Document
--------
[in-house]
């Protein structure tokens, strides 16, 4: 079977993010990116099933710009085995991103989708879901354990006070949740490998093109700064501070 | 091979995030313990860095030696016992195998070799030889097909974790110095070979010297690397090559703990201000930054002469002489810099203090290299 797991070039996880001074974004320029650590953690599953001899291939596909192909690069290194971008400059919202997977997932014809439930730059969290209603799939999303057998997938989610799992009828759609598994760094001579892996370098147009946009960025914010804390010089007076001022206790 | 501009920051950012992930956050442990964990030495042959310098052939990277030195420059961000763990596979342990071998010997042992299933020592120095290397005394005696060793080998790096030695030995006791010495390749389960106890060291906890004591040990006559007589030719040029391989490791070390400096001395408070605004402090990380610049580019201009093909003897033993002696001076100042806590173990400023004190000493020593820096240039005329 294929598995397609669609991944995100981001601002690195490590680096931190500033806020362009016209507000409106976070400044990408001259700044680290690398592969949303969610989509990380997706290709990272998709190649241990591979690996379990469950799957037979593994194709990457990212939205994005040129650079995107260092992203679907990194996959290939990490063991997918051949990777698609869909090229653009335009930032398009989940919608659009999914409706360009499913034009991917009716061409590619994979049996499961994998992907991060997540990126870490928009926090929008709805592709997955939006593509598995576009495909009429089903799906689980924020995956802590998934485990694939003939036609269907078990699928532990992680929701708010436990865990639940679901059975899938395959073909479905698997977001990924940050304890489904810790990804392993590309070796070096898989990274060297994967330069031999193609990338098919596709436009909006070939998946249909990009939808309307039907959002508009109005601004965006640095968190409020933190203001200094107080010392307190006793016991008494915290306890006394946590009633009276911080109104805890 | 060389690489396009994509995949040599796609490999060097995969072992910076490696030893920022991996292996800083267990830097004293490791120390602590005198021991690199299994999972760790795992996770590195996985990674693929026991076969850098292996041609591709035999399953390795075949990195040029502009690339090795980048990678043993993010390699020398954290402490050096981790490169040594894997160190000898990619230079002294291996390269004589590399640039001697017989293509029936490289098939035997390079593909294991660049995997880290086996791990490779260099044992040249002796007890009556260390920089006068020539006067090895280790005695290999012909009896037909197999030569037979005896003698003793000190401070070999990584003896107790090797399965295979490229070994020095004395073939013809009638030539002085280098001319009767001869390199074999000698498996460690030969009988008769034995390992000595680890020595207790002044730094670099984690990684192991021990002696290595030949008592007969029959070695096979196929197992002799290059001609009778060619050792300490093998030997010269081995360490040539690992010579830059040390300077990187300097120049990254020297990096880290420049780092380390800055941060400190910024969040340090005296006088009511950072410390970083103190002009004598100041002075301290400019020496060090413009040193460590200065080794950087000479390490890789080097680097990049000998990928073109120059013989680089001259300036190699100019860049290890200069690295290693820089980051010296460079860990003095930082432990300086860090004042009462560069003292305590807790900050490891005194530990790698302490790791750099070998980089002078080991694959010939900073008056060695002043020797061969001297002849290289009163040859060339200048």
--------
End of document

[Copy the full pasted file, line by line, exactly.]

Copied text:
[in-house]
């Protein structure tokens, strides 16, 4: 079977993010990116099933710009085995991103989708879901354990006070949740490998093109700064501070 | 091979995030313990860095030696016992195998070799030889097909974790110095070979010297690397090559703990201000930054002469002489810099203090290299 797991070039996880001074974004320029650590953690599953001899291939596909192909690069290194971008400059919202997977997932014809439930730059969290209603799939999303057998997938989610799992009828759609598994760094001579892996370098147009946009960025914010804390010089007076001022206790 | 501009920051950012992930956050442990964990030495042959310098052939990277030195420059961000763990596979342990071998010997042992299933020592120095290397005394005696060793080998790096030695030995006791010495390749389960106890060291906890004591040990006559007589030719040029391989490791070390400096001395408070605004402090990380610049580019201009093909003897033993002696001076100042806590173990400023004190000493020593820096240039005329 294929598995397609669609991944995100981001601002690195490590680096931190500033806020362009016209507000409106976070400044990408001259700044680290690398592969949303969610989509990380997706290709990272998709190649241990591979690996379990469950799957037979593994194709990457990212939205994005040129650079995107260092992203679907990194996959290939990490063991997918051949990777698609869909090229653009335009930032398009989940919608659009999914409706360009499913034009991917009716061409590619994979049996499961994998992907991060997540990126870490928009926090929008709805592709997955939006593509598995576009495909009429089903799906689980924020995956802590998934485990694939003939036609269907078990699928532990992680929701708010436990865990639940679901059975899938395959073909479905698997977001990924940050304890489904810790990804392993590309070796070096898989990274060297994967330069031999193609990338098919596709436009909006070939998946249909990009939808309307039907959002508009109005601004965006640095968190409020933190203001200094107080010392307190006793016991008494915290306890006394946590009633009276911080109104805890 | 060389690489396009994509995949040599796609490999060097995969072992910076490696030893920022991996292996800083267990830097004293490791120390602590005198021991690199299994999972760790795992996770590195996985990674693929026991076969850098292996041609591709035999399953390795075949990195040029502009690339090795980048990678043993993010390699020398954290402490050096981790490169040594894997160190000898990619230079002294291996390269004589590399640039001697017989293509029936490289098939035997390079593909294991660049995997880290086996791990490779260099044992040249002796007890009556260390920089006068020539006067090895280790005695290999012909009896037909197999030569037979005896003698003793000190401070070999990584003896107790090797399965295979490229070994020095004395073939013809009638030539002085280098001319009767001869390199074999000698498996460690030969009988008769034995390992000595680890020595207790002044730094670099984690990684192991021990002696290595030949008592007969029959070695096979196929197992002799290059001609009778060619050792300490093998030997010269081995360490040539690992010579830059040390300077990187300097120049990254020297990096880290420049780092380390800055941060400190910024969040340090005296006088009511950072410390970083103190002009004598100041002075301290400019020496060090413009040193460590200065080794950087000479390490890789080097680097990049000998990928073109120059013989680089001259300036190699100019860049290890200069690295290693820089980051010296460079860990003095930082432990300086860090004042009462560069003292305590807790900050490891005194530990790698302490790791750099070998980089002078080991694959010939900073008056060695002043020797061969001297002849290289009163040859060339200048």